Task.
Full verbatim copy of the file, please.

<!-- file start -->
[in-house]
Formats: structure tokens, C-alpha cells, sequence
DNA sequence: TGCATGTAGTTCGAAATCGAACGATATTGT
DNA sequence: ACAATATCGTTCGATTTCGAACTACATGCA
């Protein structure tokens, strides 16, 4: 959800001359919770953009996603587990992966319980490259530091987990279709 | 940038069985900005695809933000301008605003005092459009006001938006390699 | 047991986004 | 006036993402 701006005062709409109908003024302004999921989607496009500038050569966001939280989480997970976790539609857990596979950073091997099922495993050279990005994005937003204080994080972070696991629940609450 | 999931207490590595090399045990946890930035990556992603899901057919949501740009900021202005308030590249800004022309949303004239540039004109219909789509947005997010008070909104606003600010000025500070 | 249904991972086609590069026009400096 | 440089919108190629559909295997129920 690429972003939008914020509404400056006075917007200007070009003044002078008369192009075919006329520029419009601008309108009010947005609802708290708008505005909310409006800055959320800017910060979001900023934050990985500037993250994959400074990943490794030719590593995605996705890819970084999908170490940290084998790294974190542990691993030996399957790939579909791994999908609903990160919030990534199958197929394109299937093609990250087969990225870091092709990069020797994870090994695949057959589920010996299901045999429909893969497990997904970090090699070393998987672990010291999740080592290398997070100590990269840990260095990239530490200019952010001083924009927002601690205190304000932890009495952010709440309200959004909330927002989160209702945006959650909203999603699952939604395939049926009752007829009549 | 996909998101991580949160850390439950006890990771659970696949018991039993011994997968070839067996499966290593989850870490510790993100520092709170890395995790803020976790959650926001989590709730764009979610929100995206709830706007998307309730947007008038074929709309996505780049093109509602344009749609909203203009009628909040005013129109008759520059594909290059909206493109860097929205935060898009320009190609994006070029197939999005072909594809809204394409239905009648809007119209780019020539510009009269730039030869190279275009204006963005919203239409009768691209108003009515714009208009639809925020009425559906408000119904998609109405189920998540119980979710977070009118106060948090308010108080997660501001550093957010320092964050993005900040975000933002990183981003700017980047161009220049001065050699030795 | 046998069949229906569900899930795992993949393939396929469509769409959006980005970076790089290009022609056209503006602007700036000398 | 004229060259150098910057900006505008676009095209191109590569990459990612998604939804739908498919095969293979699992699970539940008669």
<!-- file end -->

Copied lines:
[in-house]
Formats: structure tokens, C-alpha cells, sequence
DNA sequence: TGCATGTAGTTCGAAATCGAACGATATTGT
DNA sequence: ACAATATCGTTCGATTTCGAACTACATGCA
């Protein structure tokens, strides 16, 4: 959800001359919770953009996603587990992966319980490259530091987990279709 | 940038069985900005695809933000301008605003005092459009006001938006390699 | 047991986004 | 006036993402 701006005062709409109908003024302004999921989607496009500038050569966001939280989480997970976790539609857990596979950073091997099922495993050279990005994005937003204080994080972070696991629940609450 | 999931207490590595090399045990946890930035990556992603899901057919949501740009900021202005308030590249800004022309949303004239540039004109219909789509947005997010008070909104606003600010000025500070 | 249904991972086609590069026009400096 | 440089919108190629559909295997129920 690429972003939008914020509404400056006075917007200007070009003044002078008369192009075919006329520029419009601008309108009010947005609802708290708008505005909310409006800055959320800017910060979001900023934050990985500037993250994959400074990943490794030719590593995605996705890819970084999908170490940290084998790294974190542990691993030996399957790939579909791994999908609903990160919030990534199958197929394109299937093609990250087969990225870091092709990069020797994870090994695949057959589920010996299901045999429909893969497990997904970090090699070393998987672990010291999740080592290398997070100590990269840990260095990239530490200019952010001083924009927002601690205190304000932890009495952010709440309200959004909330927002989160209702945006959650909203999603699952939604395939049926009752007829009549 | 996909998101991580949160850390439950006890990771659970696949018991039993011994997968070839067996499966290593989850870490510790993100520092709170890395995790803020976790959650926001989590709730764009979610929100995206709830706007998307309730947007008038074929709309996505780049093109509602344009749609909203203009009628909040005013129109008759520059594909290059909206493109860097929205935060898009320009190609994006070029197939999005072909594809809204394409239905009648809007119209780019020539510009009269730039030869190279275009204006963005919203239409009768691209108003009515714009208009639809925020009425559906408000119904998609109405189920998540119980979710977070009118106060948090308010108080997660501001550093957010320092964050993005900040975000933002990183981003700017980047161009220049001065050699030795 | 046998069949229906569900899930795992993949393939396929469509769409959006980005970076790089290009022609056209503006602007700036000398 | 004229060259150098910057900006505008676009095209191109590569990459990612998604939804739908498919095969293979699992699970539940008669």